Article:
There are four common cuts of pork that we refer to as pork chops -- sirloin, blade, rib, which is similar to a rib-eye steak, and center cut which resembles a T-bone steak. But, did you know the American way of cutting up pork is not universal>
The French render pork into 17 cuts, the British nine and the Americans use eight, so when traveling don't always expect to find cuts that you are familiar with.
Interestingly, pork has only two USDA grades; acceptable and utility. Acceptable is what you find at the grocery store and utility is used only in processed products.
If you want a superior quality of pork there are specialty companies that offer the best that can be found, but expect to pay premium prices. Allen Brother's in Chicago and Lobel's of New York are thought of as among the best, but there are many other good ones as well.
Never miss a local story.
The Berkshire pig is thought by many people to be the best for flavor, tenderness and juiciness, although the Tamworth, Gloucestershire Old Spots and Yorkshire also are popular. How the animal was raised also affects the quality, with pasture raised on natural foods being better than penned and grained.
Wherever you buy pork, make sure it is firm, pink and odorless. Remember that fat marbling affects flavor, but increases the calorie count.
The number of ways to prepare pork chops is almost without reckoning. The French almost always cook them in butter it seems and there is nothing wrong with that in moderation.
Chops can be fried, roasted, grilled and stuffed, but caution should be used as when overcooked they become dry and uninteresting.
The Italians are fond of pairing chops with Gorgonzola cheese, adorning them with a cream and port sauce and serving them in butter and sage.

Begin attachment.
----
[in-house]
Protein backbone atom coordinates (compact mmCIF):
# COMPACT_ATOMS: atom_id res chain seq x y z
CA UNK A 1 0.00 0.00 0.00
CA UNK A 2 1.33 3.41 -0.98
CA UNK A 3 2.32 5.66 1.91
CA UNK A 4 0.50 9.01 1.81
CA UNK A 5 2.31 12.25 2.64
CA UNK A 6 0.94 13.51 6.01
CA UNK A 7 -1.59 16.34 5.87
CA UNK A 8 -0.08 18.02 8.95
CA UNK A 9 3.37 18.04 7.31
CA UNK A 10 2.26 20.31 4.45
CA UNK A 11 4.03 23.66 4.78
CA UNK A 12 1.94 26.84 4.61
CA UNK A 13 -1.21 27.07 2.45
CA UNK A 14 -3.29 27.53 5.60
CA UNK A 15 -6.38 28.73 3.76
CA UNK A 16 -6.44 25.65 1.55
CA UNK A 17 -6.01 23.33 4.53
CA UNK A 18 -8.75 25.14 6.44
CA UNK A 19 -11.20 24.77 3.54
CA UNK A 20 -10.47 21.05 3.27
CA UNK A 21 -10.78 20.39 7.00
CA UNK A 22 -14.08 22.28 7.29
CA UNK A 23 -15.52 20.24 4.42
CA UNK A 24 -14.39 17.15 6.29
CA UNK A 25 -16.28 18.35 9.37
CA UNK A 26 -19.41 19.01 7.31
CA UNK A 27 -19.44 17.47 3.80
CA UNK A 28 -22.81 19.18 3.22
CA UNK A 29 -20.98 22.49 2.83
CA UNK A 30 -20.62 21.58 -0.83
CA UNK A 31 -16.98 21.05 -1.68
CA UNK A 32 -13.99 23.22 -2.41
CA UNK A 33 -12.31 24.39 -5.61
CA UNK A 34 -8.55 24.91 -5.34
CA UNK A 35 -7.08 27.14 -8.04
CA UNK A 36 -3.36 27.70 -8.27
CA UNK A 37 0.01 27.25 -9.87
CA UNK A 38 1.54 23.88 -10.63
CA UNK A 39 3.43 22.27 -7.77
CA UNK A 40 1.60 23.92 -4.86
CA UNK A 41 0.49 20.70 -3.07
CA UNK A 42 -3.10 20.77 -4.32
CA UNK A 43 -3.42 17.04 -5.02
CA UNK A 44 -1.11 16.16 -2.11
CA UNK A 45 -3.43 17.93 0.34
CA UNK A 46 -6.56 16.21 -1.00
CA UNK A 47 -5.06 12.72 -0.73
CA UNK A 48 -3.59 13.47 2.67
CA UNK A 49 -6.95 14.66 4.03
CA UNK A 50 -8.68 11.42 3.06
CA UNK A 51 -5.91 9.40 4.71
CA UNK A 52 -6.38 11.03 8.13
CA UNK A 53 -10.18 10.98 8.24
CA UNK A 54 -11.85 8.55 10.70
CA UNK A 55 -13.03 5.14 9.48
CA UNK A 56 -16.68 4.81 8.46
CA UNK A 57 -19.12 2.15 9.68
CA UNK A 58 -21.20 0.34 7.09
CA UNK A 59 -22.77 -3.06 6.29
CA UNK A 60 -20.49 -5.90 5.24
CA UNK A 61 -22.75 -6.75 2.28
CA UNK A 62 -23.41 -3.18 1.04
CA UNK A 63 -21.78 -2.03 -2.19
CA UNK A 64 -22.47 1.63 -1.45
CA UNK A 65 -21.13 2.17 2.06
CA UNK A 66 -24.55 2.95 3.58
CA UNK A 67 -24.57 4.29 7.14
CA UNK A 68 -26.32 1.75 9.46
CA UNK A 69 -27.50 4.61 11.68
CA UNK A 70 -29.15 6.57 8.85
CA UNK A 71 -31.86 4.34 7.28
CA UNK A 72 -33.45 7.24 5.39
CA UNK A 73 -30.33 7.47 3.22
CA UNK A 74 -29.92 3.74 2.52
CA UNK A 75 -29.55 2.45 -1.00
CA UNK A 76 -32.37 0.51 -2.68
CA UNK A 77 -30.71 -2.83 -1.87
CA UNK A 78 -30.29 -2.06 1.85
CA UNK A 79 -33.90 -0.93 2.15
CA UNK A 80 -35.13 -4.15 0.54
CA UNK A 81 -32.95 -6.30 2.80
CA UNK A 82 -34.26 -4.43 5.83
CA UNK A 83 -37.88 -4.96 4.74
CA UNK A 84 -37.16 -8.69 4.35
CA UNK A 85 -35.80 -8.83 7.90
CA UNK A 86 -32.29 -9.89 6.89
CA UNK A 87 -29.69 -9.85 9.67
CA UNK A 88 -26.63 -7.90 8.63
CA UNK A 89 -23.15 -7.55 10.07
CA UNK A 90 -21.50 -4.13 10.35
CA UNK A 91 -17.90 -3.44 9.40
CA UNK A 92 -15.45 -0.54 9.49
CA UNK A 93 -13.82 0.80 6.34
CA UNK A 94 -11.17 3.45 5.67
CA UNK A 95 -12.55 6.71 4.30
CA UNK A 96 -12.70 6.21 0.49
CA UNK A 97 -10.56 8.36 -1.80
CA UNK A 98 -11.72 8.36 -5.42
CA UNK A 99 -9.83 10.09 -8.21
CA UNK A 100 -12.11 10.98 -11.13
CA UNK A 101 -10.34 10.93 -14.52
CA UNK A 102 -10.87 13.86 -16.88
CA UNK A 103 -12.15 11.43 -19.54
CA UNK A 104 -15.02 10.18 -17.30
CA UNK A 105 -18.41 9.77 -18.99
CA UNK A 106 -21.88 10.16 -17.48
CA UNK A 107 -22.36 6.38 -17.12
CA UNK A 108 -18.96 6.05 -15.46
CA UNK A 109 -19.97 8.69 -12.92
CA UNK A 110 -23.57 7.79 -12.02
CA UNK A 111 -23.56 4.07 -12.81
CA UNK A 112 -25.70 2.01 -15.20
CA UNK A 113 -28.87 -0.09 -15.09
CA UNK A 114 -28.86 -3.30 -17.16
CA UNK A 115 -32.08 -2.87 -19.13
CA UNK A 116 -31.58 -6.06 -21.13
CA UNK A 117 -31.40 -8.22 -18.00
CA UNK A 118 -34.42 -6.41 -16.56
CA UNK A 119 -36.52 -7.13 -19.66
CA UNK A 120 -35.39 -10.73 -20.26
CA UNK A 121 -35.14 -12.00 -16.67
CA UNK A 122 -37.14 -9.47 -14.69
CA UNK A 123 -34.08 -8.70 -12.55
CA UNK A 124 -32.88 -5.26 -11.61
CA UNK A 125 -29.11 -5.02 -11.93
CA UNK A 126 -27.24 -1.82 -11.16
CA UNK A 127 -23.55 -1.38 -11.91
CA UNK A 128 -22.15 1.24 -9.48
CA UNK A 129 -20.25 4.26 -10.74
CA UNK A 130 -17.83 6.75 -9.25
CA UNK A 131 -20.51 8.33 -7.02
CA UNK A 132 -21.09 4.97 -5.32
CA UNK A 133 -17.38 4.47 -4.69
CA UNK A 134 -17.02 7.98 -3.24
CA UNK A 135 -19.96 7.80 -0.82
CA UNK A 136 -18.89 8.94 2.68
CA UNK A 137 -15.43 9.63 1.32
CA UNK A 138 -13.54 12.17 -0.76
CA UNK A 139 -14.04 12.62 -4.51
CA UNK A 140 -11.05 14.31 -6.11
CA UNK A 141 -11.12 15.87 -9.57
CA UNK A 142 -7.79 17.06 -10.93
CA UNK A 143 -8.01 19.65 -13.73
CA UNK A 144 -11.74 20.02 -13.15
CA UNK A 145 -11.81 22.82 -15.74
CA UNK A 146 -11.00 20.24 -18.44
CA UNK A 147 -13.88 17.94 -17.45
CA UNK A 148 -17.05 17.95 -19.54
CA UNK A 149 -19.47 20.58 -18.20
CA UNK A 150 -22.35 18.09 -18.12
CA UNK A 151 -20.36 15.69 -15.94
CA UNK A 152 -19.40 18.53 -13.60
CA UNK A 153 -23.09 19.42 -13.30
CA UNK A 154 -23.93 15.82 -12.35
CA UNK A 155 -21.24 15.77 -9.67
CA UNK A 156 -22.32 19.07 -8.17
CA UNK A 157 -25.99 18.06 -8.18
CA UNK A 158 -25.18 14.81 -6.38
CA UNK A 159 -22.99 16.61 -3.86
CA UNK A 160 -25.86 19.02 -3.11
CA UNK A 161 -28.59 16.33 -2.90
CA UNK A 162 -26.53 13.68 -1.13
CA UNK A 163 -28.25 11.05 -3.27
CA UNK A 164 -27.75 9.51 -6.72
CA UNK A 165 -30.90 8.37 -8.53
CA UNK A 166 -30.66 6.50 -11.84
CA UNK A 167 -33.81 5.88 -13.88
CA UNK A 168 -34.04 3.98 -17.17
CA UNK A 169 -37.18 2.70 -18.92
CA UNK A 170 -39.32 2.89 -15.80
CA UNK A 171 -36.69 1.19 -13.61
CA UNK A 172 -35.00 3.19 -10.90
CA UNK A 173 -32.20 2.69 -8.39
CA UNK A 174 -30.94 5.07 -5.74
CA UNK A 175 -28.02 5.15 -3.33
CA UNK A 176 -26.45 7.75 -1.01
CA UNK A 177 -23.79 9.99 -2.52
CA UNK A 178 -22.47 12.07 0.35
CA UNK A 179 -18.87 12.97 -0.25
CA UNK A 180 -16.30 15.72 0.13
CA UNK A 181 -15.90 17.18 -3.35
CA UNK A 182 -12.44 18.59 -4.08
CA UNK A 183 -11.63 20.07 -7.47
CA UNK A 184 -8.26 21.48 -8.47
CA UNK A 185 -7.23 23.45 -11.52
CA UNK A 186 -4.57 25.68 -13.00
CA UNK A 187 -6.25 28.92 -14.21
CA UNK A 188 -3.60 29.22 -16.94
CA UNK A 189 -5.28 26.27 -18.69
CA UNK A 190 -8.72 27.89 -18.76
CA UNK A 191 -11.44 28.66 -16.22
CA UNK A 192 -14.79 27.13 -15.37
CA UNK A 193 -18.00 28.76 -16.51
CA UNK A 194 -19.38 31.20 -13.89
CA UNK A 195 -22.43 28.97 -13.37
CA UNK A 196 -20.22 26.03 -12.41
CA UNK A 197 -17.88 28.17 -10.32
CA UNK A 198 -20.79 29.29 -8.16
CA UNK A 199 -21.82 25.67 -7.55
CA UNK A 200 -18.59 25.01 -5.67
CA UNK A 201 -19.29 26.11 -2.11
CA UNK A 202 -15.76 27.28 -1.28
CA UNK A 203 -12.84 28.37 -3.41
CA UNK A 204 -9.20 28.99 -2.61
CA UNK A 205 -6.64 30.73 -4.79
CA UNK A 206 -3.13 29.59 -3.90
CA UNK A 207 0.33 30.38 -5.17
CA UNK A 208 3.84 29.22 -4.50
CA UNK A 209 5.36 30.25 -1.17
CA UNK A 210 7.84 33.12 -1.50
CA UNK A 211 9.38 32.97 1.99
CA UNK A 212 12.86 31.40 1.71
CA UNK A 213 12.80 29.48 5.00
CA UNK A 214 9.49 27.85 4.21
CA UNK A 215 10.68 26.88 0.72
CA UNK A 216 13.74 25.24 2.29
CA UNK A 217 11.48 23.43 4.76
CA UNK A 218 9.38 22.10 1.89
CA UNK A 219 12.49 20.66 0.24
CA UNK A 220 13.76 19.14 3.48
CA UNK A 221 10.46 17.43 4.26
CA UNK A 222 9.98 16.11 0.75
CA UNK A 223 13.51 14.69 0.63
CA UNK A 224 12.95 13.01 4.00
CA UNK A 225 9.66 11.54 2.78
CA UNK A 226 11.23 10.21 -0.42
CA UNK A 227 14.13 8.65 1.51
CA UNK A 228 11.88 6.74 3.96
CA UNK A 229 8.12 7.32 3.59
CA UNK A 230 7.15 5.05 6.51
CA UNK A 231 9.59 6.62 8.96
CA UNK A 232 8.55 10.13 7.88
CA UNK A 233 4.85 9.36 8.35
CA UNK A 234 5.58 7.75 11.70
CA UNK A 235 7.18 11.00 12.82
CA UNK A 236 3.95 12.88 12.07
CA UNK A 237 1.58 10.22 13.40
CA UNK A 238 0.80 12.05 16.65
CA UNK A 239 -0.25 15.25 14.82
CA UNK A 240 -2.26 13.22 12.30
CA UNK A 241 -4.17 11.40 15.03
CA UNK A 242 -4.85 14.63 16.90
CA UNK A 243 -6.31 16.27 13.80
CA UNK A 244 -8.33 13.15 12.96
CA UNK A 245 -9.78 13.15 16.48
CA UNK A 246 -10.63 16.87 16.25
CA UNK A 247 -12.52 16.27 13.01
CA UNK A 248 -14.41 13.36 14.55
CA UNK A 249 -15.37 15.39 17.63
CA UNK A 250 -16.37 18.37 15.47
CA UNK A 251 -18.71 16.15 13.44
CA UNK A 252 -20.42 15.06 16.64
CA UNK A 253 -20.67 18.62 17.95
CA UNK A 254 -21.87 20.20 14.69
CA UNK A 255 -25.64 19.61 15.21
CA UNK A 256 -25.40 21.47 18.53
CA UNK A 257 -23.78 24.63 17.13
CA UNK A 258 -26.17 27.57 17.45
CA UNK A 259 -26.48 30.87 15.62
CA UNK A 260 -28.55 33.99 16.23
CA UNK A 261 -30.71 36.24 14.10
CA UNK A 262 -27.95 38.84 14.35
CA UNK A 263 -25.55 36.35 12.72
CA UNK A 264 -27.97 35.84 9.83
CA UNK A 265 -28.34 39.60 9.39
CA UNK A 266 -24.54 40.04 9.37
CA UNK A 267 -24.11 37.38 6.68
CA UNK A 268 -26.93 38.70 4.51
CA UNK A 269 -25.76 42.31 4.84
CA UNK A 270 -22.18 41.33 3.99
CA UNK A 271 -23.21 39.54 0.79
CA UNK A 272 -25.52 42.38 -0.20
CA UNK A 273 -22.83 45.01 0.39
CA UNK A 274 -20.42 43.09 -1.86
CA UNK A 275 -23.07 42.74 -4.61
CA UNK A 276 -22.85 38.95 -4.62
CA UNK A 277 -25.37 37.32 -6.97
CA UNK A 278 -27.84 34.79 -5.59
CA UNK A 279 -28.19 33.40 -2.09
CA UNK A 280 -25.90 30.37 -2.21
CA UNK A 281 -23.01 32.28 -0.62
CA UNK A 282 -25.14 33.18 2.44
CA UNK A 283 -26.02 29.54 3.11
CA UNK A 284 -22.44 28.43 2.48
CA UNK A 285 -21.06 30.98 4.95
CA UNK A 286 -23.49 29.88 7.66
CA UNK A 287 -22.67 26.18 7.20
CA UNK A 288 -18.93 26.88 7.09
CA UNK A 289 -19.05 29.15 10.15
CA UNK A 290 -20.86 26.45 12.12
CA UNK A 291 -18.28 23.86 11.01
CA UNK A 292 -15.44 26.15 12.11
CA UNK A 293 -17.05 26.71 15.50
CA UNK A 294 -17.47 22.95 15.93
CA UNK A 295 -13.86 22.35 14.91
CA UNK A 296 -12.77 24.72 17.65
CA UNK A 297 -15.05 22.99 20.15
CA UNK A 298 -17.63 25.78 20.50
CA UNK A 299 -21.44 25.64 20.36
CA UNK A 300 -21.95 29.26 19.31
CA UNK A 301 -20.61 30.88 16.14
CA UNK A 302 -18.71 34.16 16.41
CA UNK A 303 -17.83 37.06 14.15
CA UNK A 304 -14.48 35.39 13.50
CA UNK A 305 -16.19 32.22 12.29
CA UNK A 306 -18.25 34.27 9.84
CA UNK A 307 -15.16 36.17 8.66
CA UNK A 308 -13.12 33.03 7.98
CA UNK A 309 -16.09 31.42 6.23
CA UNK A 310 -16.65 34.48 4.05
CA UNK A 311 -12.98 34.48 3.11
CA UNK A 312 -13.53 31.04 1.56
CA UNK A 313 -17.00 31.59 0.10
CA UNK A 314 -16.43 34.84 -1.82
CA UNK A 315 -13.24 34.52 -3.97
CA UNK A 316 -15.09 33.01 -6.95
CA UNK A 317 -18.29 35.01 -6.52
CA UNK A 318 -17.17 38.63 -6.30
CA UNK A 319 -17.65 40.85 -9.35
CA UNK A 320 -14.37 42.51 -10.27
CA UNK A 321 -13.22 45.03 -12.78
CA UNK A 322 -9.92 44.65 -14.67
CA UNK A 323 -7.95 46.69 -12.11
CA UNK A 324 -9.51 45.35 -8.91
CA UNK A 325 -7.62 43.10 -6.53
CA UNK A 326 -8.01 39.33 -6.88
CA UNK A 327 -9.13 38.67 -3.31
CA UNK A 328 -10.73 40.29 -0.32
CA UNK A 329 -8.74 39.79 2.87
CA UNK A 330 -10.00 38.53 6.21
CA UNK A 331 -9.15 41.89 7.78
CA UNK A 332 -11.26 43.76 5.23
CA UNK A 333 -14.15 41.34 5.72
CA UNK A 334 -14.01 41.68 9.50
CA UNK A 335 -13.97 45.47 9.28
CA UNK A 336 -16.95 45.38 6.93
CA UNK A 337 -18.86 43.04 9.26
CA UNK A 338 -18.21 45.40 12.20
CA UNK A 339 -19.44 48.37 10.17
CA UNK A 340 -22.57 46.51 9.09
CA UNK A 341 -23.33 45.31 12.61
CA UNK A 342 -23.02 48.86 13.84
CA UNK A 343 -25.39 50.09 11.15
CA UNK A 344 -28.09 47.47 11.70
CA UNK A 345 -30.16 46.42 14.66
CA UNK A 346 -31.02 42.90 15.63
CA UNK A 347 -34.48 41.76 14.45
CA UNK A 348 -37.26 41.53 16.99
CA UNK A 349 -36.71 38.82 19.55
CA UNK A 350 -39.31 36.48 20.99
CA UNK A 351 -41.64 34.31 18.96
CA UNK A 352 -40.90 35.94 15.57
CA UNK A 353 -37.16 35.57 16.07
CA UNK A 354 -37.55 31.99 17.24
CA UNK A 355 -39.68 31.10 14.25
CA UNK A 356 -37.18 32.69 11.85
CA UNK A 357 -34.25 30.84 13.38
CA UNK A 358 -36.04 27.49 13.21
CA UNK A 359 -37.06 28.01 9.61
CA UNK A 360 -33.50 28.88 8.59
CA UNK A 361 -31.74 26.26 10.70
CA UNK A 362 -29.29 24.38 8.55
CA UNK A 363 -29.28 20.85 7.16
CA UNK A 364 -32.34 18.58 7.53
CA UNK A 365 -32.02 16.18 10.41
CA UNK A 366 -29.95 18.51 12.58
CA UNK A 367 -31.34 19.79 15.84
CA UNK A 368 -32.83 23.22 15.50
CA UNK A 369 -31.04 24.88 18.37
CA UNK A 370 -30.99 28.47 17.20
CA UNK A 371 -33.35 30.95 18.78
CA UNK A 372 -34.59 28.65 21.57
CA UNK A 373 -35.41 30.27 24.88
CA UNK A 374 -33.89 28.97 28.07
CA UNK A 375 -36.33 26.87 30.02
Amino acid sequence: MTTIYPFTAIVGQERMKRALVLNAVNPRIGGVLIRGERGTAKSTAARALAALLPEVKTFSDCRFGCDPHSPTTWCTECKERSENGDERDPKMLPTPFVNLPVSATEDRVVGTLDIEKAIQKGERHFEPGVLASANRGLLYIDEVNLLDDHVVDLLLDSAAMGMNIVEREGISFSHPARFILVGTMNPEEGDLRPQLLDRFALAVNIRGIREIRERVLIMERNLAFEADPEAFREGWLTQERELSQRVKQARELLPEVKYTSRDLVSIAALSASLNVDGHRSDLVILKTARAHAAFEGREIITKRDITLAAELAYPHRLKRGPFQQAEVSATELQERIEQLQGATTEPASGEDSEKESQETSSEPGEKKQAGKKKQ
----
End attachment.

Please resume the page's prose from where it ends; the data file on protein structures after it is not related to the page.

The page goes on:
Pork chops also pair well with fruit and mashed potatoes, polenta and many other vegetables.
SIMPLE SOUTHERN-FRIED PORK CHOP
1 bone-in pork chop per person
1 cup buttermilk
1 cup all-purpose flour
Tony Chachere's seasoning
Fresh ground black pepper
Put the flour in a mixing bowl
and season aggressively with Tony's and black pepper. If you like a little zip, add a pinch or two of cayenne pepper. Pour the butter milk into another mixing bowl. Using bowls larger than you think necessary will take some of the mess out of the process. Let the chops rest in the buttermilk for 10 minutes or so, remove, shake off excess and then toss in the seasoned flour (use a large plastic bag or even a paper sack to save a lot of clean up). Heat a large sauté pan to medium hot and fry the chops until golden brown and crispy, about 3 to 4 minutes on a side. Serve with collard greens and mashed potatoes or rice. If you want to make pan gravy, deglaze the sauté pan with a little milk or cream, season and thicken to your liking.
VIETNAMESE GRILLED PORK CHOP
This is a classic Vietnamese take on pork chops and if you haven't tried them at your local Vietnamese restaurant you are really missing something. This recipe is courtesy of Jennifer Nguyn of the Phi Long Noodle House in D'Iberville, Miss.
1 rib or center-cut pork chop per person, thin cut
3-4 cloves garlic
3 tablespoons chopped lemongrass
2 tablespoons soy sauce
1 tablespoon fish sauce
2 tablespoons sugar
1 can coconut flavored soda (try to find Coco Rico)
2-3 pinches black pepper
Combine the garlic, lemongrass, soy sauce, fish sauce, pepper and sugar in a blender and blend smooth, remove to a large bowl and mix in the soda. Marinate the chops in the mixture for at least 1 hour. Grill the chops over medium heat for 6-8 minutes or until just done. Serve with steamed jasmine rice and a fresh green salad.
1 boneless pork chop per person
1 cup panko bread crumbs
1 strip diced bacon
1/4 cup chopped onions
1 cup sliced mushrooms
1 tablespoon tomato paste
1/2 cup dry white wine
2 pinches thyme
Sale and pepper
1/2 teaspoon paprika
1/2 cup cream
Using a meat mallet pound the chops as thin as you can get them. Place the eggs and bread crumbs in separate mixing bowls, but season the eggs with salt and pepper. Give the chops a milk bath, followed by a dip in the bread crumbs, shake off the excess and sauté in a medium hot pan with plenty of oil. In a separate pan sauté the bacon until crispy, remove and set aside. Sauté the mushrooms in the same pan until they give off their liquid, remove and set aside. Add the onions and cook until soft, add the wine and reduce by one half. Then add the tomato paste, thyme, paprika, mushrooms bacon and cream, simmer until it has thickened. When the chops are a beautiful brown, about 3 minutes on a side, remove and top with the sauce. If you want to keep it German serve with Spätzle, a delicious egg noodle.